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Celebrate Australia Day with a Trip to Australia

Sydney, Australia aerial view

 

This year marks the 197th anniversary of the first official celebration of Australia Day. The holiday marks the arrival of the First Fleet of British Ships at Port Jackson in 1788. Also known as Foundation Day, Anniversary Day and Survival Day, January 26 provides an opportunity for all Australians, and visitors, to celebrate the rich history and unique sights the country has to offer.

Outdoor barbecues, concerts and sporting events are common means of celebrating this holiday, as are massive firework displays. The holiday also provides a great opportunity to travel to Australia to take in the country’s famous Great Barrier Reef, the beaches of the Gold Coast, and the fabled Outback. Another amazing sight to behold is the Sydney Opera House which, though only opened in 1973, has already been named a UNESCO Protected Heritage Site for its distinct iconography and the contributions to the arts that have been made there.

In terms of health, unique precautions should be taken for travel to Australia since the country is very different from many other developed countries. While the nation is fully industrialized, there is still need to take precautions in certain areas because of indigenous wildlife, and this unique fauna is typically not present in other countries.

For example, malaria is still comparatively prevalent in sectors of the country. In 2011, Australia recorded just over 8,000 cases while, by comparison, the United States only had 5. Thus, due to the presence of mosquitos and other wildlife, it is extremely important that mosquito-borne disease precautions are taken for travel to certain regions of Australia.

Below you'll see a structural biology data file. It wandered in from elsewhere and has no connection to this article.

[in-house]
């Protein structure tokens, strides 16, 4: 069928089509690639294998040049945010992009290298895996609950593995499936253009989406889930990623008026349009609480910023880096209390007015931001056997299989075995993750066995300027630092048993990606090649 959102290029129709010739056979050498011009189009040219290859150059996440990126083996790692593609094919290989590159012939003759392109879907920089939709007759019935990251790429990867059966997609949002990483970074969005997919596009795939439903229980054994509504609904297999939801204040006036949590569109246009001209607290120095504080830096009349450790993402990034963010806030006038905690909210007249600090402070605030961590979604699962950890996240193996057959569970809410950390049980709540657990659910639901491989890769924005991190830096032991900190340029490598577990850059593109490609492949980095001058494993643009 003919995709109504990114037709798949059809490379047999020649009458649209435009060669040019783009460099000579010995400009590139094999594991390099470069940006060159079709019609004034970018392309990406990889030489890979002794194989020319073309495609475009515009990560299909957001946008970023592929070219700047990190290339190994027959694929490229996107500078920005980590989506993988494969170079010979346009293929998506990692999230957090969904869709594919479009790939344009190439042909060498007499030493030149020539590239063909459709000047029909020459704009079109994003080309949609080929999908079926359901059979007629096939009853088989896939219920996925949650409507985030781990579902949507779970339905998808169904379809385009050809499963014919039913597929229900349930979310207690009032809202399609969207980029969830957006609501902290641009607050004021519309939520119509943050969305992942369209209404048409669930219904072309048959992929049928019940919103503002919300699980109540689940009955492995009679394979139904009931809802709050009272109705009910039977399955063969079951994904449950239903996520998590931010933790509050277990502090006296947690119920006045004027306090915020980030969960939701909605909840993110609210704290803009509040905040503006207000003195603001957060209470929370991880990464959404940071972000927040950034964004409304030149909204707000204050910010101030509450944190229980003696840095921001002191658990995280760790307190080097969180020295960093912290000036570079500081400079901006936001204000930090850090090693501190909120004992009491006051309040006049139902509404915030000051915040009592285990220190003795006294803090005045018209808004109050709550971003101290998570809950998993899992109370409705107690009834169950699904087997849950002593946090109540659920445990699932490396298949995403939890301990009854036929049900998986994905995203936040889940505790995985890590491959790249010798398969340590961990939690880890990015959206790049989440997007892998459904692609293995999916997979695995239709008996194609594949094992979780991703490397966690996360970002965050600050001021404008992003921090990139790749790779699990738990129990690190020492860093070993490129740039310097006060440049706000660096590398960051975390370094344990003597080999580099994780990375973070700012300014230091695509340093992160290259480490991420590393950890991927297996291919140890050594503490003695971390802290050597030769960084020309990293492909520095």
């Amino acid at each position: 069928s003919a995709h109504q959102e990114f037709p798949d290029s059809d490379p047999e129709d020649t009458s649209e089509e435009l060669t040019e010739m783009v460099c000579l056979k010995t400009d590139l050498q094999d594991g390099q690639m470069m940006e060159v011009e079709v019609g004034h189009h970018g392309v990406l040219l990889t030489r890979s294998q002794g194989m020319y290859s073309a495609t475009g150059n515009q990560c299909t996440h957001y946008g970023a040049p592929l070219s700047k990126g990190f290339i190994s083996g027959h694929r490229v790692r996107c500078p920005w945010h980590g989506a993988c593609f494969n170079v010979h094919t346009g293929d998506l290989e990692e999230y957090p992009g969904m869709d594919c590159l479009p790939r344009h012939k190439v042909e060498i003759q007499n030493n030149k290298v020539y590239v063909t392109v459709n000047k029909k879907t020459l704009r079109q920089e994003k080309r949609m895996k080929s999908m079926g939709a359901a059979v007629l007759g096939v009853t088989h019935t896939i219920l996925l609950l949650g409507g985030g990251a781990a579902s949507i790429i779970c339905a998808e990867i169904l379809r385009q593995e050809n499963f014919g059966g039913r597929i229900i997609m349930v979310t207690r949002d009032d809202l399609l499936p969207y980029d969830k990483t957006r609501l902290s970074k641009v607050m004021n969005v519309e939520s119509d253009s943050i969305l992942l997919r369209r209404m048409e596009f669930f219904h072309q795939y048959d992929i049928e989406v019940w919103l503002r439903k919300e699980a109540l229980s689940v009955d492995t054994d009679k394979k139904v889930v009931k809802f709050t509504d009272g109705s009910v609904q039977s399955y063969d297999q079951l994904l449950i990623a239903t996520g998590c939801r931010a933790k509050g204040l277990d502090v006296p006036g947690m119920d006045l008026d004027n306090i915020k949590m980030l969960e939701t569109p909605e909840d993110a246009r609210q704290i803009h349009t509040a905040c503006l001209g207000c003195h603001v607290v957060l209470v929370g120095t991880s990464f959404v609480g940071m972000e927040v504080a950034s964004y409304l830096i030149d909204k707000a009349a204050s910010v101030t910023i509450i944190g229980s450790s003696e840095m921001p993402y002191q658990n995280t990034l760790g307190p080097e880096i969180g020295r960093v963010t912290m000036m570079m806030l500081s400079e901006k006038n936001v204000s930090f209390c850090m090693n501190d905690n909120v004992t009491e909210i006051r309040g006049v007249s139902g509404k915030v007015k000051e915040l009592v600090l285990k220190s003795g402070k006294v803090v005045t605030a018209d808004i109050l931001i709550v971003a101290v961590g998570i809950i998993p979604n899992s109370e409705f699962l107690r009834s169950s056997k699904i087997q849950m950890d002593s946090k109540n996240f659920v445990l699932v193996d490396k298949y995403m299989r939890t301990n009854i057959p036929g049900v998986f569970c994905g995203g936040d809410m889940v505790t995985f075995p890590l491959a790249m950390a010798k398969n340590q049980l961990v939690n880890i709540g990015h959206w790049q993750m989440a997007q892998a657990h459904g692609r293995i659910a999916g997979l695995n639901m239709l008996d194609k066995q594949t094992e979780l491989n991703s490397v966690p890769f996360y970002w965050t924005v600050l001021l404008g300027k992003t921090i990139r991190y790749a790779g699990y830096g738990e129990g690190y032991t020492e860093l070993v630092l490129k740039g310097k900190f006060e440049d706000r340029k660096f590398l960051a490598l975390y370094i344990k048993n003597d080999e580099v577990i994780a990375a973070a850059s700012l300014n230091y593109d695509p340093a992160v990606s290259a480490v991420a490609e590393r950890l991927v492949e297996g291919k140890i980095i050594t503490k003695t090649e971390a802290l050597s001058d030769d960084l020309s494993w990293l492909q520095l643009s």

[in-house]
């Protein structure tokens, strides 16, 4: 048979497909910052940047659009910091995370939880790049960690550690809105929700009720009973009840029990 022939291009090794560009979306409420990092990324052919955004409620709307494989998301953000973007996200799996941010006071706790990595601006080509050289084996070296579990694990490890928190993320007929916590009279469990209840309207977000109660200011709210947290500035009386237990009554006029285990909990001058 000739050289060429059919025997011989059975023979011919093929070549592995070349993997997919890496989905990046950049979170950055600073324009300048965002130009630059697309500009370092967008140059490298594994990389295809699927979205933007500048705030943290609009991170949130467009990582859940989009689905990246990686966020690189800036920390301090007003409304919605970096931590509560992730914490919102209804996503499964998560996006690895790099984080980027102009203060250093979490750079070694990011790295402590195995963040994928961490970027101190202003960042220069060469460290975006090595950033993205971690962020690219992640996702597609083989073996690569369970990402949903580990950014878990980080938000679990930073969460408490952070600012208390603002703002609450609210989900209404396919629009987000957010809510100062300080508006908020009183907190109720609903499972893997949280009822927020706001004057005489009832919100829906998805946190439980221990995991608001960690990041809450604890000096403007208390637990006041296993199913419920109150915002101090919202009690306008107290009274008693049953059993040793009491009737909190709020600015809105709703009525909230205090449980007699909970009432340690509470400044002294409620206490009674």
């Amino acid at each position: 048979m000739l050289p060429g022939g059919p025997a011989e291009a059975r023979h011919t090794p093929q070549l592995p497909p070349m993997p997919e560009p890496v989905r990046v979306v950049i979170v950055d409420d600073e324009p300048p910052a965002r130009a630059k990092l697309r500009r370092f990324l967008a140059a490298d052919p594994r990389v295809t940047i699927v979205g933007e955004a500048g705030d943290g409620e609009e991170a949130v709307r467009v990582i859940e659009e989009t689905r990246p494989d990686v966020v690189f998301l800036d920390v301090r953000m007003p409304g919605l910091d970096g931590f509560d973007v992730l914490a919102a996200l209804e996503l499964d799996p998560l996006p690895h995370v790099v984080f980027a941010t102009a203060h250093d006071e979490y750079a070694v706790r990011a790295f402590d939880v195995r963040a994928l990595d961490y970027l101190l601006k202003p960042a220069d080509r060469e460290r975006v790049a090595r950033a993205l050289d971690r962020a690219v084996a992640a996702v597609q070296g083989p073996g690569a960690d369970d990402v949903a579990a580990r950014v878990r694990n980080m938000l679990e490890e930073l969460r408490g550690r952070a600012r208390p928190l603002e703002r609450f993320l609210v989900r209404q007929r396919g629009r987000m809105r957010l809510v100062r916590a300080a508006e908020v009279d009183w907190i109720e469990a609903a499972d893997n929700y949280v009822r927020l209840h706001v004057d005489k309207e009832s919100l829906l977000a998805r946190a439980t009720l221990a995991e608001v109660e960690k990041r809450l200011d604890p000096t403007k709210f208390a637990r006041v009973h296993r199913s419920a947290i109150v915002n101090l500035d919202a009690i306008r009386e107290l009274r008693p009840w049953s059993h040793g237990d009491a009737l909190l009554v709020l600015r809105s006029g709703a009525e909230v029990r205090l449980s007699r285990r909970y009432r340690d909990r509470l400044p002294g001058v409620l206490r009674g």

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How Can I Stay Cyber Secure While Traveling?

Modern traveler with laptop and smart phone

 

When leaving for any trip, personal safety and health should always be top of mind. In the modern world, a key part of personal safety that should never be neglected is cyber security. Hackers can attack even while you are relaxing poolside at a resort. There are many easy ways to stay cybersecure before you leave and to maintain security while traveling. Here are some tips to keep your personal information and records safe during your next trip.

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Finding a PATH to Cervical Health in the Developing World

group of supportive women

 

We are now more than midway through Cervical Health Awareness Month. So far, we have reviewed cervical health issues such as Gardasil 9 and how it can help protect against more strains of HPV than any other vaccine on the market. We have also taken a look at what the WHO advises regarding vaccination, screening and cancer prevention. Now, we turn to PATH, a group that is trying to help individuals and governments provide care for and prevent the spread of cervical cancers.

Since its beginnings in 1977, when PATH had only three staff members and a dream, the group has partnered with global health leaders in order to find affordable and effective solutions for HPV screening and vaccinations. Through these screenings the group hopes to decrease the number of deaths due to cervical and other related cancers and help improve women’s health throughout the world.

One of PATH’s major focuses has been getting screenings to areas that could not otherwise offer this medical service (not entirely unlike Matternet and Project C.U.R.E). Through a partnership with QIAGEN, a German molecular diagnostics company, careHPVTM was developed, and this test provides a faster, more cost effective, and less technically advanced way of testing for cancer-causing HPV variants than the conventional Pap test. PATH is also working with another company on developing a similar easy-to-use test that will check for cancerous cells and not just the HPV infection.